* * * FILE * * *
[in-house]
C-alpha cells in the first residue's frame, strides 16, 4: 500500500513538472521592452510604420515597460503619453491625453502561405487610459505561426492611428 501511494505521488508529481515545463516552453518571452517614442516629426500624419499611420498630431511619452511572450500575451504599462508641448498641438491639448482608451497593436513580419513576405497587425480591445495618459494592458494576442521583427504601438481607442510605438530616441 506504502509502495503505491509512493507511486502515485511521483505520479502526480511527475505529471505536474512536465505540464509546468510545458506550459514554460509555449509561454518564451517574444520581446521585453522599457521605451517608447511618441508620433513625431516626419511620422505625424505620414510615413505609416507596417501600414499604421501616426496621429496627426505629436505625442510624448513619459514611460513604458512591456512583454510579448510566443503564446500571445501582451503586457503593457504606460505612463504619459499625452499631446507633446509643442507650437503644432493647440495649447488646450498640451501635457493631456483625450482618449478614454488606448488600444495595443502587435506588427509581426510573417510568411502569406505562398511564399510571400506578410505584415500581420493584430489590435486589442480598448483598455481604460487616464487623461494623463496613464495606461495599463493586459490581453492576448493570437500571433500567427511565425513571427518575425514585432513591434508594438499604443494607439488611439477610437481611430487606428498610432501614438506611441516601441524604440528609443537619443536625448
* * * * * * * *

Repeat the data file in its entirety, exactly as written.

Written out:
[in-house]
C-alpha cells in the first residue's frame, strides 16, 4: 500500500513538472521592452510604420515597460503619453491625453502561405487610459505561426492611428 501511494505521488508529481515545463516552453518571452517614442516629426500624419499611420498630431511619452511572450500575451504599462508641448498641438491639448482608451497593436513580419513576405497587425480591445495618459494592458494576442521583427504601438481607442510605438530616441 506504502509502495503505491509512493507511486502515485511521483505520479502526480511527475505529471505536474512536465505540464509546468510545458506550459514554460509555449509561454518564451517574444520581446521585453522599457521605451517608447511618441508620433513625431516626419511620422505625424505620414510615413505609416507596417501600414499604421501616426496621429496627426505629436505625442510624448513619459514611460513604458512591456512583454510579448510566443503564446500571445501582451503586457503593457504606460505612463504619459499625452499631446507633446509643442507650437503644432493647440495649447488646450498640451501635457493631456483625450482618449478614454488606448488600444495595443502587435506588427509581426510573417510568411502569406505562398511564399510571400506578410505584415500581420493584430489590435486589442480598448483598455481604460487616464487623461494623463496613464495606461495599463493586459490581453492576448493570437500571433500567427511565425513571427518575425514585432513591434508594438499604443494607439488611439477610437481611430487606428498610432501614438506611441516601441524604440528609443537619443536625448